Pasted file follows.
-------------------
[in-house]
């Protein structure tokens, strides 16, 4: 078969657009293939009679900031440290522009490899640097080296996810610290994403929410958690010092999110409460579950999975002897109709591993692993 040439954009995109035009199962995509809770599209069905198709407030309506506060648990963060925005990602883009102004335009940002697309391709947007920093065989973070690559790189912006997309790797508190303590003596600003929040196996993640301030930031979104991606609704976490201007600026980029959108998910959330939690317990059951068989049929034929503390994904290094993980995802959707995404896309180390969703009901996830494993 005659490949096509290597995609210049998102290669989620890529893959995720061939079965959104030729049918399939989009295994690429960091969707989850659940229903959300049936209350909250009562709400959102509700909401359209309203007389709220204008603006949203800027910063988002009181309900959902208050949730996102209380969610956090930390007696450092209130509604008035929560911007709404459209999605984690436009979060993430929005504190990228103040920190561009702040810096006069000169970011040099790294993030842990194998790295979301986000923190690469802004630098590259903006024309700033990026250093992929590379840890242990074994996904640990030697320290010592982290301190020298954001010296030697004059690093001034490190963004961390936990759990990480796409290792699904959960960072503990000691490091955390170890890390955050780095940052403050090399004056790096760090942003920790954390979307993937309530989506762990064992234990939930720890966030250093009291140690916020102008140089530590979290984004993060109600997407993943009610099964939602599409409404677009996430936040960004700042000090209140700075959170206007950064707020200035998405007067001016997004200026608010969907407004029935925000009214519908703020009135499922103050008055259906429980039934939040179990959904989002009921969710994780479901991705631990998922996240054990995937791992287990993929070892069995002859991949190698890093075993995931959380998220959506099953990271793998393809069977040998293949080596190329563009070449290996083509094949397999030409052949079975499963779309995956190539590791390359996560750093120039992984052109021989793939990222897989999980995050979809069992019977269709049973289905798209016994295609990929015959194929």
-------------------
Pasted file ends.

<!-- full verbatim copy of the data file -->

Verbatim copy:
[in-house]
């Protein structure tokens, strides 16, 4: 078969657009293939009679900031440290522009490899640097080296996810610290994403929410958690010092999110409460579950999975002897109709591993692993 040439954009995109035009199962995509809770599209069905198709407030309506506060648990963060925005990602883009102004335009940002697309391709947007920093065989973070690559790189912006997309790797508190303590003596600003929040196996993640301030930031979104991606609704976490201007600026980029959108998910959330939690317990059951068989049929034929503390994904290094993980995802959707995404896309180390969703009901996830494993 005659490949096509290597995609210049998102290669989620890529893959995720061939079965959104030729049918399939989009295994690429960091969707989850659940229903959300049936209350909250009562709400959102509700909401359209309203007389709220204008603006949203800027910063988002009181309900959902208050949730996102209380969610956090930390007696450092209130509604008035929560911007709404459209999605984690436009979060993430929005504190990228103040920190561009702040810096006069000169970011040099790294993030842990194998790295979301986000923190690469802004630098590259903006024309700033990026250093992929590379840890242990074994996904640990030697320290010592982290301190020298954001010296030697004059690093001034490190963004961390936990759990990480796409290792699904959960960072503990000691490091955390170890890390955050780095940052403050090399004056790096760090942003920790954390979307993937309530989506762990064992234990939930720890966030250093009291140690916020102008140089530590979290984004993060109600997407993943009610099964939602599409409404677009996430936040960004700042000090209140700075959170206007950064707020200035998405007067001016997004200026608010969907407004029935925000009214519908703020009135499922103050008055259906429980039934939040179990959904989002009921969710994780479901991705631990998922996240054990995937791992287990993929070892069995002859991949190698890093075993995931959380998220959506099953990271793998393809069977040998293949080596190329563009070449290996083509094949397999030409052949079975499963779309995956190539590791390359996560750093120039992984052109021989793939990222897989999980995050979809069992019977269709049973289905798209016994295609990929015959194929």